IIROC Expands Circuit Breaker Program
The Investment Industry Regulatory Organization of Canada (IIROC) has published for comment proposed guidance to expand the single-stock circuit breaker program (SSCBs) to further mitigate market volatility.
The proposed guidance would expand the list of securities subject to SSCBs to include all securities that are considered “actively traded”; extend the times when SSCBs are active to include the entire regular trading day; and allow more than one SSCB to trigger for a particular security during the same trading day.
“We are committed to maintaining fair and orderly markets and the expansion of
single-stock circuit breakers, together with other complementary measures, enhances market integrity and fosters investor confidence,” said Susan Wolburgh Jenah, IIROC’s president and CEO.
Under the proposal, IIROC would produce a report, available on its website, listing all securities subject to SSCBs which would be updated monthly once the guidance is finalized.
The introduction and expansion of SSCBs is part of a series of IIROC reforms
implemented since the May 6, 2010 “Flash Crash”. They include controls at the participant level introduced through the electronic trading rules (March 2013) and pending implementation of third-party marketplace access rules (March 2014); n upcoming proposal for the introduction of marketplace thresholds; IIROC’s February 2013 update to market-wide circuit breakers; and IIROC’s August 2012 clarification of its policies and procedures on erroneous and unreasonable trades.
The proposed guidance, when finalized, would replace prior guidance published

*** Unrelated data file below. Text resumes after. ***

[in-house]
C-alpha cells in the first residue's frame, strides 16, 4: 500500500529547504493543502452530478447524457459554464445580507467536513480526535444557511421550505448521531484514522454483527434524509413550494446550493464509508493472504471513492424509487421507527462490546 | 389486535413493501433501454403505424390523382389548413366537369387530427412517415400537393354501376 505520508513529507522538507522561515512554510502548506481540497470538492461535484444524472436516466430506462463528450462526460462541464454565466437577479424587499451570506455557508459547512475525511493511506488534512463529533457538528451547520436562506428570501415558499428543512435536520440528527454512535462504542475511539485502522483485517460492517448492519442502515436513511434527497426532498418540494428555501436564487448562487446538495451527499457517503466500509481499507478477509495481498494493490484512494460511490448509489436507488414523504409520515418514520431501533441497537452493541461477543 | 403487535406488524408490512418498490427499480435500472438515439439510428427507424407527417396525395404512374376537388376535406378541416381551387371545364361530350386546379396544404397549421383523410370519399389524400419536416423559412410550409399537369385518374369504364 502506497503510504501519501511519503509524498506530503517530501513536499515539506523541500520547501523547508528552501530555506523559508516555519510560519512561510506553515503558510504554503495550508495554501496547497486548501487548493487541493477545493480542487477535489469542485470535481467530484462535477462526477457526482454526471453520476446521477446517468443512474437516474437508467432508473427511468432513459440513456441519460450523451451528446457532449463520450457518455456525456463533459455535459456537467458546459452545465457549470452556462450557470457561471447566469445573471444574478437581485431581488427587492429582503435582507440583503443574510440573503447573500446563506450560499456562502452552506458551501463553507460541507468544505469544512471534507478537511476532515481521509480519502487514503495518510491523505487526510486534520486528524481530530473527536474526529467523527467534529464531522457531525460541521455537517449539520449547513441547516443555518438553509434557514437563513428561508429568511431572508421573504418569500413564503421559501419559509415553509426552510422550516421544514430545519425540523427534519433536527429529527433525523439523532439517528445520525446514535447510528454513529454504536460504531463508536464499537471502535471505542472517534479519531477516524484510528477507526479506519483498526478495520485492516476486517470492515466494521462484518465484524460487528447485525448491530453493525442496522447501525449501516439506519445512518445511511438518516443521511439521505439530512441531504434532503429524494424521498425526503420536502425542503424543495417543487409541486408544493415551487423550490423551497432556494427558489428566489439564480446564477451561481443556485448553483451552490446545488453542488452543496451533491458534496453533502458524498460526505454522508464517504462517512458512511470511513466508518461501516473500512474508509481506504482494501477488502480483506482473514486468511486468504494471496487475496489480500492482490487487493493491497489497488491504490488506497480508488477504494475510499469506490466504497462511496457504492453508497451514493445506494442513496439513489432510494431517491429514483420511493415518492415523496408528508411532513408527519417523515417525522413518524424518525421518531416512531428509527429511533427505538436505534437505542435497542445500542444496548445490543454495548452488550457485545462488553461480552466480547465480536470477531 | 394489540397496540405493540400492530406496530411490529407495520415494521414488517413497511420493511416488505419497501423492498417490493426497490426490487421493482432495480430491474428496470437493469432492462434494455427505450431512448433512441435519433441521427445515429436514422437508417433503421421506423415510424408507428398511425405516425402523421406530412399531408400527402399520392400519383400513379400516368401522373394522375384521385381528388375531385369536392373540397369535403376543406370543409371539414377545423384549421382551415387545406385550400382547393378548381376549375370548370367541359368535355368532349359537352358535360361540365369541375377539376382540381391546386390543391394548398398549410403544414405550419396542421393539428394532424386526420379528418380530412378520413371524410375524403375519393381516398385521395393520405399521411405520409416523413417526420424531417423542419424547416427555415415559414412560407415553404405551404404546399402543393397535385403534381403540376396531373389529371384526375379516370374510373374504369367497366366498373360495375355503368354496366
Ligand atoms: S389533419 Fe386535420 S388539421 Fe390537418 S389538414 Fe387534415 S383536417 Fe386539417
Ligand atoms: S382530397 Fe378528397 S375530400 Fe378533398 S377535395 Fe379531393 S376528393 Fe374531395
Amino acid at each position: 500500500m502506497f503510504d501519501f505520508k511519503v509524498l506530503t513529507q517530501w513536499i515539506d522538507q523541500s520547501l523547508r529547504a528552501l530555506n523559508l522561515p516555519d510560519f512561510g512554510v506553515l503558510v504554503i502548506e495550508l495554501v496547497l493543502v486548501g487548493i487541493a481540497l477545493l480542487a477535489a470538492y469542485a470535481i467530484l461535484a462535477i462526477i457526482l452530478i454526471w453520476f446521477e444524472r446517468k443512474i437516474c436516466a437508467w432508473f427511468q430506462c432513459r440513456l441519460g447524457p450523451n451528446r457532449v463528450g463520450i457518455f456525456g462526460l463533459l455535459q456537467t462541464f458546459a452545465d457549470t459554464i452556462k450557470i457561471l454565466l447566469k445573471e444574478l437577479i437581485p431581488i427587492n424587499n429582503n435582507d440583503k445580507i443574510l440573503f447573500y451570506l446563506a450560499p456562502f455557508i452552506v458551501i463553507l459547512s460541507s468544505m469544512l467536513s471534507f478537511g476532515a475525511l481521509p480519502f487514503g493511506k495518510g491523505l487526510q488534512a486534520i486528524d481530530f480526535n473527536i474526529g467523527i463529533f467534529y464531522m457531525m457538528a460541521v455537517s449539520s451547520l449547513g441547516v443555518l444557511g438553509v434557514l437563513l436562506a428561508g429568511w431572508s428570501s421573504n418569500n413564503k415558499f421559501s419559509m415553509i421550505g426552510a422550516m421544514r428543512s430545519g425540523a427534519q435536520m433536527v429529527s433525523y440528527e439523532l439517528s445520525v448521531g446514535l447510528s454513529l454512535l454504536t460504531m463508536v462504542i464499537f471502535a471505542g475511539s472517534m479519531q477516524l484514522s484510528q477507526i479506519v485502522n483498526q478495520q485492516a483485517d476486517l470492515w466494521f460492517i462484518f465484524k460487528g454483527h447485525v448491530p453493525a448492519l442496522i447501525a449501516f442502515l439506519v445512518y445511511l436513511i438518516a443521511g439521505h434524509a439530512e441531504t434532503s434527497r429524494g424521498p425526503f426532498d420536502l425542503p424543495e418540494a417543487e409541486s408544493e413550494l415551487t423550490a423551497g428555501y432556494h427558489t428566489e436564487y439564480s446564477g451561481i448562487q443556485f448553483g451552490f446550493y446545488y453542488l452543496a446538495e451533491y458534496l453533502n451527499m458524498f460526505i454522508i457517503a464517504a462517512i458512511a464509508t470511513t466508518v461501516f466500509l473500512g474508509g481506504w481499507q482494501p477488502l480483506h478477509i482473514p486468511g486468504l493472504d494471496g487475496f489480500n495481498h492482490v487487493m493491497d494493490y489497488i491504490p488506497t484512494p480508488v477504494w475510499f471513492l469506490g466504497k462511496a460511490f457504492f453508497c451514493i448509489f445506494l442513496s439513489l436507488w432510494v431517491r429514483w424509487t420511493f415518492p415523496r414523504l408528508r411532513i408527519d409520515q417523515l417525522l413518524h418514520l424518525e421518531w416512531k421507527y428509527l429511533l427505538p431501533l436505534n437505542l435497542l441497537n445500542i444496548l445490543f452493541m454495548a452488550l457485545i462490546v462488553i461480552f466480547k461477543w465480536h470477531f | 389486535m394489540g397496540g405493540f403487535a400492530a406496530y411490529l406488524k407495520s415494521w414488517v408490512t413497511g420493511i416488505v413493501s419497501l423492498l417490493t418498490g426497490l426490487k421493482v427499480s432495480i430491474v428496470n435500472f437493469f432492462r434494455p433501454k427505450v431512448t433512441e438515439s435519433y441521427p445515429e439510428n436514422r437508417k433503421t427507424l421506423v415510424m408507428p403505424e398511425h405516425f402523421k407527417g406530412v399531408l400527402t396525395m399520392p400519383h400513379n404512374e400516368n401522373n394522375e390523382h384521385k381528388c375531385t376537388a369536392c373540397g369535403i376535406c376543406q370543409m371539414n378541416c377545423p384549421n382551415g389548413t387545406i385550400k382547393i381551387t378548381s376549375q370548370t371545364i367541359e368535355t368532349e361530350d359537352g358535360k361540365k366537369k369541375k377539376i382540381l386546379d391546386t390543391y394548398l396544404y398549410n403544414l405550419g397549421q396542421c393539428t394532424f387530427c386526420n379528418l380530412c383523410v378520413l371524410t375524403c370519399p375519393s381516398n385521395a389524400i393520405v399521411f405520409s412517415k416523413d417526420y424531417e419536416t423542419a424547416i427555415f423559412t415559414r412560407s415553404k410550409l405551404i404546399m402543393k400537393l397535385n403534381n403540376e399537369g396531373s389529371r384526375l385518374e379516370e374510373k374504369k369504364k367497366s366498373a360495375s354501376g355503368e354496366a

February 2012 in which IIROC introduced SSCBs on an “initial implementation phase” basis. The proposal is out for comment until March 10, 2014.
IIROC has also outlined its key examination and surveillance priorities for 2013- 2014. In its Annual Consolidated Compliance Report.
Each year, IIROC issues a comprehensive report highlighting key findings from examination and surveillance programs, results from surveys and targeted reviews from the previous year and areas of focus for the upcoming year, to help IIROC-regulated firms improve their compliance systems and controls related to financial operations, business conduct and trading conduct. This year’s report also includes current trends and issues identified in registration, and reinforces requirements to help dealers meet their regulatory requirements.
“This report underscores our commitment to transparency and is an important resource that members can draw upon to strengthen oversight and compliance,” said Rosemary Chan, IIROC’s senior vice president, member compliance, general counsel and corporate secretary.
“We are committed to maintaining a competitive landscape for firms of diverse sizes and business models and the report reinforces the importance of strong day-to-day compliance, supervision and risk management practices of IIROC-regulated firms across Canada,” said Wendy Rudd, IIROC’s senior vice president, market regulation and policy.
IIROC takes a risk-based approach which focuses on areas that have the greatest potential impact on investor protection and works closely with the industry to ensure firms devote appropriate attention and resources to these areas.
IIROC’s compliance program reflects changes in market structure, business risk, investment products, demographics, and identified corporate priorities. Over the next year, IIROC’s exam teams will focus on helping firms identify, manage and mitigate potential risk. Upcoming areas of focus include implementation of the Client Relationship Model, suitability and “know your client” obligations, outsourcing arrangements, and electronic trading rule requirements.
Algorithms have become more prevalent in the spot FX market.
QB’s Algo Suite for futures market trade execution is also being co-located to HKEX.
Breaking data silos is key to deploying automation beyond 'nuisance' orders.
They can be used on quantum hardware expected to be available in 5 to 10 years.
Streaming blocks change the basis of matching and price discovery so institutions can find new liquidity.